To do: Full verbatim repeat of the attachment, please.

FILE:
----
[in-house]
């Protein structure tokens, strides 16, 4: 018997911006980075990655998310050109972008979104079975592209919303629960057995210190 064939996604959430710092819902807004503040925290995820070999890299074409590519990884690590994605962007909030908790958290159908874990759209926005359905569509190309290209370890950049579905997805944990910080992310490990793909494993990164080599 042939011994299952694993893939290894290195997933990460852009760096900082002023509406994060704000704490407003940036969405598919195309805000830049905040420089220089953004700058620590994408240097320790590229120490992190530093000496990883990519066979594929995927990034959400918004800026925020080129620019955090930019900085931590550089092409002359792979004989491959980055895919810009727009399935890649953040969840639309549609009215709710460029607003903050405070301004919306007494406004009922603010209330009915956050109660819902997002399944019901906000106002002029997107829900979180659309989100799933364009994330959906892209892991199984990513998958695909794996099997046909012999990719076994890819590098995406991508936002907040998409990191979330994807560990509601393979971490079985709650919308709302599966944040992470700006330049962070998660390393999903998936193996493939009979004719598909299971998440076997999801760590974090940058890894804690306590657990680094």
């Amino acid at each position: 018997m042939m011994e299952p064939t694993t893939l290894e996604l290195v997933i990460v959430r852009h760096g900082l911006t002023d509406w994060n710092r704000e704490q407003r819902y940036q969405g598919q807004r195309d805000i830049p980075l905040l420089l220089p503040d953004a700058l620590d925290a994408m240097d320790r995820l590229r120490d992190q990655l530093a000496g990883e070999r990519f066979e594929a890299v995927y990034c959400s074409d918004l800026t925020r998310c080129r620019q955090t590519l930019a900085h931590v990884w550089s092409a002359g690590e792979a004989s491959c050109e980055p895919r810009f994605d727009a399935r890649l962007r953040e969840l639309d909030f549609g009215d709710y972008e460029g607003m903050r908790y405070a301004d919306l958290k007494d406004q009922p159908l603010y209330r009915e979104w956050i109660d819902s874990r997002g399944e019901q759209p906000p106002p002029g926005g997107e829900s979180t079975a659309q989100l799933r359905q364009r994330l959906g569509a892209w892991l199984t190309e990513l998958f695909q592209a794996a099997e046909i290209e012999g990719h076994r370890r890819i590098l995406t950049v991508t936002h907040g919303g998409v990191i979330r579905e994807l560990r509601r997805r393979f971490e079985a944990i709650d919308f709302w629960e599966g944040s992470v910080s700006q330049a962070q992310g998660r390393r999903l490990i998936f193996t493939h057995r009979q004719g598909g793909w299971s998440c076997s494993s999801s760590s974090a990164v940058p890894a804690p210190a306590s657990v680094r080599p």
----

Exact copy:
[in-house]
């Protein structure tokens, strides 16, 4: 018997911006980075990655998310050109972008979104079975592209919303629960057995210190 064939996604959430710092819902807004503040925290995820070999890299074409590519990884690590994605962007909030908790958290159908874990759209926005359905569509190309290209370890950049579905997805944990910080992310490990793909494993990164080599 042939011994299952694993893939290894290195997933990460852009760096900082002023509406994060704000704490407003940036969405598919195309805000830049905040420089220089953004700058620590994408240097320790590229120490992190530093000496990883990519066979594929995927990034959400918004800026925020080129620019955090930019900085931590550089092409002359792979004989491959980055895919810009727009399935890649953040969840639309549609009215709710460029607003903050405070301004919306007494406004009922603010209330009915956050109660819902997002399944019901906000106002002029997107829900979180659309989100799933364009994330959906892209892991199984990513998958695909794996099997046909012999990719076994890819590098995406991508936002907040998409990191979330994807560990509601393979971490079985709650919308709302599966944040992470700006330049962070998660390393999903998936193996493939009979004719598909299971998440076997999801760590974090940058890894804690306590657990680094």
């Amino acid at each position: 018997m042939m011994e299952p064939t694993t893939l290894e996604l290195v997933i990460v959430r852009h760096g900082l911006t002023d509406w994060n710092r704000e704490q407003r819902y940036q969405g598919q807004r195309d805000i830049p980075l905040l420089l220089p503040d953004a700058l620590d925290a994408m240097d320790r995820l590229r120490d992190q990655l530093a000496g990883e070999r990519f066979e594929a890299v995927y990034c959400s074409d918004l800026t925020r998310c080129r620019q955090t590519l930019a900085h931590v990884w550089s092409a002359g690590e792979a004989s491959c050109e980055p895919r810009f994605d727009a399935r890649l962007r953040e969840l639309d909030f549609g009215d709710y972008e460029g607003m903050r908790y405070a301004d919306l958290k007494d406004q009922p159908l603010y209330r009915e979104w956050i109660d819902s874990r997002g399944e019901q759209p906000p106002p002029g926005g997107e829900s979180t079975a659309q989100l799933r359905q364009r994330l959906g569509a892209w892991l199984t190309e990513l998958f695909q592209a794996a099997e046909i290209e012999g990719h076994r370890r890819i590098l995406t950049v991508t936002h907040g919303g998409v990191i979330r579905e994807l560990r509601r997805r393979f971490e079985a944990i709650d919308f709302w629960e599966g944040s992470v910080s700006q330049a962070q992310g998660r390393r999903l490990i998936f193996t493939h057995r009979q004719g598909g793909w299971s998440c076997s494993s999801s760590s974090a990164v940058p890894a804690p210190a306590s657990v680094r080599p």